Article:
Friday, September 18, 2020

Where empathy fails

Sandro Galea's Art of Medicine piece in The Lancet (Compassion in a time of COVID-19):
And yet, it is worth reflecting on the extent to which our response to the COVID-19 pandemic has been informed by an understanding that we are all in this together, that the virus does not discriminate, and that as a result it benefits us all to comply with physical distancing guidelines to protect others and ourselves. Our empathy, our capacity to envision that we too could be affected, has been a powerful tool in the public health arsenal. But, in large part, it is hard not to notice that our empathy is informed here, as it often is, by an appreciation of our own personal risk. We feel regret and feel terrible about those who are suffering, in no small part because we can imagine that suffering being our own.
Just when you think it's going to be one of those corny essays laced with motherhood statements, Galea jolts you:
But is it true that this suffering is our own? Is it true that COVID-19 does not discriminate?
He unpacks his reply:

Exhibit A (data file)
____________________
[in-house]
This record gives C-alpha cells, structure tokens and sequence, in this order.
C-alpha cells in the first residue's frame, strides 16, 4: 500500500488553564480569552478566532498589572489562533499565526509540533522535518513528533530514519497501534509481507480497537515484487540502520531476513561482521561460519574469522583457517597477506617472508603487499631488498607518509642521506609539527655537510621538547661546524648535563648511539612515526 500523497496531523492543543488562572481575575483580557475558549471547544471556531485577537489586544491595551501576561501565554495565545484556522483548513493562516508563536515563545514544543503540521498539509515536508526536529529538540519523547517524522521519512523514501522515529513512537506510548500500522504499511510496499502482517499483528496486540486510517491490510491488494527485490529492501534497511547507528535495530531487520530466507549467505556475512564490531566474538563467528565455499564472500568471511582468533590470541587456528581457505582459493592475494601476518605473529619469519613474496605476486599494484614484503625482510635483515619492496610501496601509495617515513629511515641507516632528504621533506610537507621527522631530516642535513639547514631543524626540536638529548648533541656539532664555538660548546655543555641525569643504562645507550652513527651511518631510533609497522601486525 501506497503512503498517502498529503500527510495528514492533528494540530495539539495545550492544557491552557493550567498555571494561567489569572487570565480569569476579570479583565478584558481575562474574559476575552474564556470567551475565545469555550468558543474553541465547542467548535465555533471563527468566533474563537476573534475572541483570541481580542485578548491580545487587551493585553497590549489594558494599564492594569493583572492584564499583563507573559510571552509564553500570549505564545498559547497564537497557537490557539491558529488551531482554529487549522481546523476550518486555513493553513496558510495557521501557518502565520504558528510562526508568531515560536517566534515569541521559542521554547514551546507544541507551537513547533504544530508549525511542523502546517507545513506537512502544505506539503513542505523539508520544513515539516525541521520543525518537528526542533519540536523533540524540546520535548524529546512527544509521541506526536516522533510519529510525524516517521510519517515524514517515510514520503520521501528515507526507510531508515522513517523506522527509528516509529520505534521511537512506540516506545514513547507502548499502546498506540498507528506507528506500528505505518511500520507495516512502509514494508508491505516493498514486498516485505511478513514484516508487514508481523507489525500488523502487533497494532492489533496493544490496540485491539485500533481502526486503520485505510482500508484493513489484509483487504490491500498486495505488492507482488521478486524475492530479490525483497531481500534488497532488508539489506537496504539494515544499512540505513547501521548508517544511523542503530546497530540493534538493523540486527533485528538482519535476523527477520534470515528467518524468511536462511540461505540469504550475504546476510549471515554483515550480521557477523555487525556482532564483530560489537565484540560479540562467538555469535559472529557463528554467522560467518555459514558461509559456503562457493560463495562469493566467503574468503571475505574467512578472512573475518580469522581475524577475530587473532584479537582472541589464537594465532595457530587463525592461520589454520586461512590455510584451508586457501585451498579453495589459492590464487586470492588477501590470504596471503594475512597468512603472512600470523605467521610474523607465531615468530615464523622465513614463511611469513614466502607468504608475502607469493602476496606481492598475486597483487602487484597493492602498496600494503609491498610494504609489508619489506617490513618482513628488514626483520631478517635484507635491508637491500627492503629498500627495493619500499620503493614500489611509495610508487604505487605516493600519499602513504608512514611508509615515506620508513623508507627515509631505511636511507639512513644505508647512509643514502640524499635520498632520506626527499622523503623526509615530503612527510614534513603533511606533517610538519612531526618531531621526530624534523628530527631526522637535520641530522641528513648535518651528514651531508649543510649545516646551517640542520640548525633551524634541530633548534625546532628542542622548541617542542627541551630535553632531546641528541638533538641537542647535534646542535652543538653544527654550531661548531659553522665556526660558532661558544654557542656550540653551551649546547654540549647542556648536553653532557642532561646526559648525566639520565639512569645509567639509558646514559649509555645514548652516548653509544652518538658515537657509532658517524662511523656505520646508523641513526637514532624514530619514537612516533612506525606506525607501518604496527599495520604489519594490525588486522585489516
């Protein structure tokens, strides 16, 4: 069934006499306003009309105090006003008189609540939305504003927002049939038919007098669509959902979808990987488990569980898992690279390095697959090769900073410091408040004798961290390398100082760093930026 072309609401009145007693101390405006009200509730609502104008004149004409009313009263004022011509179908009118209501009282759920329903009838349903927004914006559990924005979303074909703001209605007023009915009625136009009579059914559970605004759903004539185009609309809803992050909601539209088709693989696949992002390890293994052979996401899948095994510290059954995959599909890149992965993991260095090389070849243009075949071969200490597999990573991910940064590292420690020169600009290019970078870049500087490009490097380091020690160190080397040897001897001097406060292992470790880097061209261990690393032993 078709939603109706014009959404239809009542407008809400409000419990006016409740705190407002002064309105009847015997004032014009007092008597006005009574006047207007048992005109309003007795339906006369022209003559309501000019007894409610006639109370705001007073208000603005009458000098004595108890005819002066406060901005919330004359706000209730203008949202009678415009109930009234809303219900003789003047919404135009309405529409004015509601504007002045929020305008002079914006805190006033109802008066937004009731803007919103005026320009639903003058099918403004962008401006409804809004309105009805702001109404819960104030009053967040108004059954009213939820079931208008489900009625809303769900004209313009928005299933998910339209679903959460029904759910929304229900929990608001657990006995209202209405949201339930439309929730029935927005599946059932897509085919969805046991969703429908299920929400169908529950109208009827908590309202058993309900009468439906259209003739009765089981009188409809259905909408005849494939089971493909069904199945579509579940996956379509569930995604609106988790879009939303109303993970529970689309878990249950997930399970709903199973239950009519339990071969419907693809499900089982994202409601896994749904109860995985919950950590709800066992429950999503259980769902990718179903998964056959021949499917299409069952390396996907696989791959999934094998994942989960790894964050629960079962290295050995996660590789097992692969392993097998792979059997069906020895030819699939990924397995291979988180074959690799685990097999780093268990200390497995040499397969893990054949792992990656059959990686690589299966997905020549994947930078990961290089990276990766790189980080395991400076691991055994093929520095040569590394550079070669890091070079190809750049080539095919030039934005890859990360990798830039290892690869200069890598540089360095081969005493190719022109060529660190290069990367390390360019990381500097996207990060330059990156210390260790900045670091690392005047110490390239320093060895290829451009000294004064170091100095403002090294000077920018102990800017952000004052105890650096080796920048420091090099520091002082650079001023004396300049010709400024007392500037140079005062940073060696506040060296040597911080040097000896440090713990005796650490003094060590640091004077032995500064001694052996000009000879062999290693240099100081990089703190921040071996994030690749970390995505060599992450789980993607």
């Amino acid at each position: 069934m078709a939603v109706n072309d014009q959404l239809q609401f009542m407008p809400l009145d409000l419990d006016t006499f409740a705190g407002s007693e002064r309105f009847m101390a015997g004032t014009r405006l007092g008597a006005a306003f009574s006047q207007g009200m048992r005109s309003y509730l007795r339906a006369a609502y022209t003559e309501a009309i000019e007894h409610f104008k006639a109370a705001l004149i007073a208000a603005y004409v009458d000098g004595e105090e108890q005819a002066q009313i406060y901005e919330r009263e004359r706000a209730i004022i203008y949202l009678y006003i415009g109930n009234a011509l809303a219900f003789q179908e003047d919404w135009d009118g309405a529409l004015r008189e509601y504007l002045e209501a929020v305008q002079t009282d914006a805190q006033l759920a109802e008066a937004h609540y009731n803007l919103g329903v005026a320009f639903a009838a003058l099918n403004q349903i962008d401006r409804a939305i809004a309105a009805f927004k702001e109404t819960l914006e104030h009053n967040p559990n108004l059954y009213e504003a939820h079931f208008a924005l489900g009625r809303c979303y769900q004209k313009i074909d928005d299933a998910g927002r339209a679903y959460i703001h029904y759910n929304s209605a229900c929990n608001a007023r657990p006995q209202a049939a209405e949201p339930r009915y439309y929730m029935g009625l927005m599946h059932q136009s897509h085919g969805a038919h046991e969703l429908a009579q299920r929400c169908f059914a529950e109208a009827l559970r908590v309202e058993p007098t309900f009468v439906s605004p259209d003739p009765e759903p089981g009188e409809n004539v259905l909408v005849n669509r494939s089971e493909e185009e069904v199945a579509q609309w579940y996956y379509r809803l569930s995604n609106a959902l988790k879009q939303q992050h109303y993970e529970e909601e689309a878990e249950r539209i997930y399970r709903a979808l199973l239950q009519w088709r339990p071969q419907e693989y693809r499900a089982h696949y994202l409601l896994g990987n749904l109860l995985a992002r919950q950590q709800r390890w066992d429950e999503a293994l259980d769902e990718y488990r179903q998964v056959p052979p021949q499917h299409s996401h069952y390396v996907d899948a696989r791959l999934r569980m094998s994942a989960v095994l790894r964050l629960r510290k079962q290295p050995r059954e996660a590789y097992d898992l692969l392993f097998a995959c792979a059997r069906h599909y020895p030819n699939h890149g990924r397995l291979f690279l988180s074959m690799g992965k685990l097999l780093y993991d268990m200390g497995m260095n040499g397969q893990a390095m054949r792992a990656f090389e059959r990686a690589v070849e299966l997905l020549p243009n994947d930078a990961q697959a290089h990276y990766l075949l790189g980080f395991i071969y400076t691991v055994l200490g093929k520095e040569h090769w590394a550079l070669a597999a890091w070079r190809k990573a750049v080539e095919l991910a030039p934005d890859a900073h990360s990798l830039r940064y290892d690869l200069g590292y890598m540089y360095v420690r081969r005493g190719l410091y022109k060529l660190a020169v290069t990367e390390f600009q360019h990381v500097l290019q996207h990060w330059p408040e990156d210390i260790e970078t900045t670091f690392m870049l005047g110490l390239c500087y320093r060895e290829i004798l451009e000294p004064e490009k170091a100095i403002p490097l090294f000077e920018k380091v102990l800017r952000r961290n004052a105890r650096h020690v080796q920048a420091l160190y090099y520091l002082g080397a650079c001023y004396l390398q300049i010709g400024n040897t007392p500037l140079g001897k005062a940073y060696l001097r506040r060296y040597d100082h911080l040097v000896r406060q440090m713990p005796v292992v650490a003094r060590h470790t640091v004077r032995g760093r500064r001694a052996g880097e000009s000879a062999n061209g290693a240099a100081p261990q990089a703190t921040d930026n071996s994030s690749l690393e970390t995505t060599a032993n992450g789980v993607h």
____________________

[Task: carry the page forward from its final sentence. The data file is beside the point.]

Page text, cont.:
It turns out that COVID-19 does discriminate, and that those who are already vulnerable—for example, the unstably housed, people on low income, those with poorer education, and individuals with less access to reliable nutritious food—are more likely to both become infected with the virus and die from COVID-19. 
And this is where empathy fails. 
His solution is not merely empathy but compassion.
This calls ultimately for compassion as the animating force behind our thinking about health, and our thinking about how we go about informing the decisions we make to contain a novel threat like COVID-19. Compassion extends beyond empathy. It does not motivate our action because we too may be harmed. Compassion motivates action because the phenomena we observe are unjust, not worthy of the world we would like to live in. Martin Luther King Jr spoke often of compassion, enjoining us to see that compassion ultimately motivates not to “[fling] a coin to a beggar” but to “see that the edifice which produces beggars needs restructuring”. Compassion pushes us to understand how we have structured the world, and to ask how we can structure it better, not because we may suffer but because others are suffering and that is not how the world should be.

In the final paragraphs, Galea reimagines a different, more compassionate world. It is an honest and refreshing perspective, massively different from the toxic self-absorbed rants on Twitter. I encourage you to read it.

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